My experience with integrative cancer care

Today’s blog post is by Jeannine Walston, a long-term brain tumor survivor and patient advocate.  

Jeannine-dunes-2003-copy_3-150x150In 1998 at 24 years old, I was diagnosed with a brain tumor. Since then, I’ve had three awake brain surgeries, radiation,  chemotherapy and clinical trials.

Through my healing journey as I searched to acquire support, I found I was only scratching the surface in my new cancer world. As I explored to find new resources—in time—clarity emerged. I could not just focus on the disease and instead had to include the whole person.

Integrative cancer care makes use of all appropriate therapeutic approaches, doctors, providers, and self-care to support optimal health and healing. Through compassionate, comprehensive patient-centered care for the whole person, integrative cancer care addresses the totality for each individual of body, mind, spirit, social, and environmental health. Research shows that integrative cancer care improves quality of life. Here is a quick snapshot to the whole person:

BODY— Integrative cancer care addresses the cancer diagnosis and the entire physical body. Among other factors, benefits can occur from a healthy diet, exercise, adequate sleep, stress reduction, immune support, and addressing obesity or being overweight for some people.

MIND— Mind-body wellness practices such as breathing, meditation, guided imagery, music, connecting with meaning and purpose, plus other strategies can improve one’s health and outlook.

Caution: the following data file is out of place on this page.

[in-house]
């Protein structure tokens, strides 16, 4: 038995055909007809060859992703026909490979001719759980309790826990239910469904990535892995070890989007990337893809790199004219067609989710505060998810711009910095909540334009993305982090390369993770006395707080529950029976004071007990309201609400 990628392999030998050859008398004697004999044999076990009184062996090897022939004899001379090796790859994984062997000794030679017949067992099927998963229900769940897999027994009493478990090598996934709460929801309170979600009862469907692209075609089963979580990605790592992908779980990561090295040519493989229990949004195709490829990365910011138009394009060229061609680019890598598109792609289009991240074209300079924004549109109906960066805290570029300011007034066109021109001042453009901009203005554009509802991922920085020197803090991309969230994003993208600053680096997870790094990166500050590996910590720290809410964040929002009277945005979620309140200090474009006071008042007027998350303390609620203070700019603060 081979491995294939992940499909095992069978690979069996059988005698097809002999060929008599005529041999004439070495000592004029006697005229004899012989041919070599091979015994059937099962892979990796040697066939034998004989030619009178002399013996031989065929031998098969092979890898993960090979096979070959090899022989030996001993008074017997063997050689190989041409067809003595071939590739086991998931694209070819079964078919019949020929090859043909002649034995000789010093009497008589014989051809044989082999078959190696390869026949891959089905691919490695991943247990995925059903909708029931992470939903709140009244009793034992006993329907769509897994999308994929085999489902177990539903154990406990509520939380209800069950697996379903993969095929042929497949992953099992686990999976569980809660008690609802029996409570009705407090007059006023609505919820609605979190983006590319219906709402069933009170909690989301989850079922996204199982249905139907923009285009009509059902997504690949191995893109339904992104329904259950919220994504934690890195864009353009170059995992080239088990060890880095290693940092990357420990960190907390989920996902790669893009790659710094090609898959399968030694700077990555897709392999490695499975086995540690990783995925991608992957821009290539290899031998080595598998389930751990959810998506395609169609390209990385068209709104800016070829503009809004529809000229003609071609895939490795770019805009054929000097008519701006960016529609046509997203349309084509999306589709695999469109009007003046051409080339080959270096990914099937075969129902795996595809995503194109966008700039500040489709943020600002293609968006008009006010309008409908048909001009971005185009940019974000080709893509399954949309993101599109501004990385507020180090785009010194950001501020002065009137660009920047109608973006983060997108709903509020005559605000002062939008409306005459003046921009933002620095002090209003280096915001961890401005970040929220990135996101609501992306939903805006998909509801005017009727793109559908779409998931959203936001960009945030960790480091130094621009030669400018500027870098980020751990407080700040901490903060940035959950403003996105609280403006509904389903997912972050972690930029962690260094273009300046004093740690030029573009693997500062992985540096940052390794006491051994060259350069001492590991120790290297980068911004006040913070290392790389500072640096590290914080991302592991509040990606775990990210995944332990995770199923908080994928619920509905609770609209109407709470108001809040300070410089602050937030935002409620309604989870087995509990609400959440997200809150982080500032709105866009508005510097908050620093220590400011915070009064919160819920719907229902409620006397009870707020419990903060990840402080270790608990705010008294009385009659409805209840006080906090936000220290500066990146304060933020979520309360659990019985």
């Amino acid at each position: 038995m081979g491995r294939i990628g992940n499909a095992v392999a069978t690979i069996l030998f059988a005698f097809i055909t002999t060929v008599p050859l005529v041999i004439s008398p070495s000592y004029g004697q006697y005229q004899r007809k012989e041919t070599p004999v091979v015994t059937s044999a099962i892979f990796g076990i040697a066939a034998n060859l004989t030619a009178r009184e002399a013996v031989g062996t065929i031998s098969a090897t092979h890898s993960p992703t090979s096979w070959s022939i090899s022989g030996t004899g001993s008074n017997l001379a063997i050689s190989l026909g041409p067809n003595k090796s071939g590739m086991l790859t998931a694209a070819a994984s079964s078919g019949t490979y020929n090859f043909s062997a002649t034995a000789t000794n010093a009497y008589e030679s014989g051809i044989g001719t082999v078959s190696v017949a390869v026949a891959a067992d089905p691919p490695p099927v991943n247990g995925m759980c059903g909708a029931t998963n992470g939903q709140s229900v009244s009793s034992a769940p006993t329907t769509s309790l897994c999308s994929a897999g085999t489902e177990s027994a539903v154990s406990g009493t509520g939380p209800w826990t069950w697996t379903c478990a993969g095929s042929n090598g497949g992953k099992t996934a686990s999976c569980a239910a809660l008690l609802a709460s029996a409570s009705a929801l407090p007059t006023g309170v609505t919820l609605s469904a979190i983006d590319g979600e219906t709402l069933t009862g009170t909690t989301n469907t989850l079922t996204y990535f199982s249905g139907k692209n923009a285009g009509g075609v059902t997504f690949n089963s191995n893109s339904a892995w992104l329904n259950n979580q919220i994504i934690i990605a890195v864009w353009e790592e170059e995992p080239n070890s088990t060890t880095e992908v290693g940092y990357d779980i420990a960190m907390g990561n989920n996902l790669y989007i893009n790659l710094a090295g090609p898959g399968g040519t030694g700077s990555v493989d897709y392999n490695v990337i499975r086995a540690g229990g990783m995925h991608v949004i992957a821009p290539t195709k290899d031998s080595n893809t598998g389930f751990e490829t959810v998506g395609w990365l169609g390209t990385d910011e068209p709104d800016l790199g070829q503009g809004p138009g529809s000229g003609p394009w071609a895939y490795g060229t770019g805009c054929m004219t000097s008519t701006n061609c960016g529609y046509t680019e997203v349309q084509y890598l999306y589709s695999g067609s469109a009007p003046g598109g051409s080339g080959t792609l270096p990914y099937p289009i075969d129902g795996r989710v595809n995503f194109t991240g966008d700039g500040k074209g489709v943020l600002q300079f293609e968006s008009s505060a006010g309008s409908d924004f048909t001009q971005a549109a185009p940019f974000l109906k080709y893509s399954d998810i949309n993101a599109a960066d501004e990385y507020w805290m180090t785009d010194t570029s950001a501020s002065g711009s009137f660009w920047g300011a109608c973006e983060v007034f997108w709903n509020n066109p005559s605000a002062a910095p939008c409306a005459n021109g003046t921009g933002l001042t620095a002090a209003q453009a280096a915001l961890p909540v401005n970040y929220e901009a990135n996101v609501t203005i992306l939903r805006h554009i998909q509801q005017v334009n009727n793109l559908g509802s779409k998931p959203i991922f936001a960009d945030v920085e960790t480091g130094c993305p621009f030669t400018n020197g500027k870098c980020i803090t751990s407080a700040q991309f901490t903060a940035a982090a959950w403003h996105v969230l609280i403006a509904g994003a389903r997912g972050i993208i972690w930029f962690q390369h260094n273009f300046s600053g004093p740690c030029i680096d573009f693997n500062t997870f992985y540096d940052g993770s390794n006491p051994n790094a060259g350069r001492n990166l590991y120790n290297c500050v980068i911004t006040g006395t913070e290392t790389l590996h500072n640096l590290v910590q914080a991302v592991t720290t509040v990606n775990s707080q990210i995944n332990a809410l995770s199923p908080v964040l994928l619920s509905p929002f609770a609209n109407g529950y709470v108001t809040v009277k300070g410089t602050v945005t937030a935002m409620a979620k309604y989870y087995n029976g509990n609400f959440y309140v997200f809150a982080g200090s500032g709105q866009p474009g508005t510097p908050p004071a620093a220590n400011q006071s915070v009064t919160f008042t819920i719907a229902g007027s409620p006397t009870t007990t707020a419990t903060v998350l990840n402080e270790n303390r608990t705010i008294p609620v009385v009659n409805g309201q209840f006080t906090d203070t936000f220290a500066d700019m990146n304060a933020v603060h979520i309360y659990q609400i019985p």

SPIRIT— Through the cancer experience, some people may engage more with spirituality or a faith community. These forms of support are vital and uplifting.

SOCIAL— Living with or beyond cancer can involve new perceptions and social experiences. People dealing with cancer—patients, family members, friends—endure social challenges and opportunities. Asking for help, increasing self-awareness, and becoming even more open in communication are only some strategies for social support.

ENVIRONMENTAL— Take steps against toxins and chemicals with what you put in your body, on your body and around your body into your environment inside and outside your home. Some examples involve wearing sunscreen, avoiding places where there is second hand smoke or trying to limit time outside when there is an air quality alert. Addressing cancer and the environment is also essential for cancer risk reduction.

In my quest, it took me years to understand integrative cancer care. Now in 2015, more people in the cancer arena provide components of integrative cancer care, including hospital departments, clinics, oncologists, other doctors, providers and survivors with education and incorporation of these approaches in practice. For patients getting to know ways to achieve optimal health and healing, learning more about integrative cancer care for the whole person, talking to their health care team about creating an integrative cancer care plan, conducting further research, and using daily self-care strategies are extremely helpful. Be proactive and engage in actions for major improvements. You deserve it!

About Jeannine
Jeannine Walston has extensive experience in cancer education and advocacy, health care policy, and both conventional and integrative cancer care. Her career includes work in the U.S. Congress, government agencies, cancer non-profit organizations, doctors, providers, other businesses, cancer patients and caregivers. Jeannine is a Cancer Coach, Writer, Consultant, and Speaker while sharing information and inspiration to support optimal health and healing with or without cancer. Learn more at

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Taking charge of scars: The emerging art of mastectomy tattoos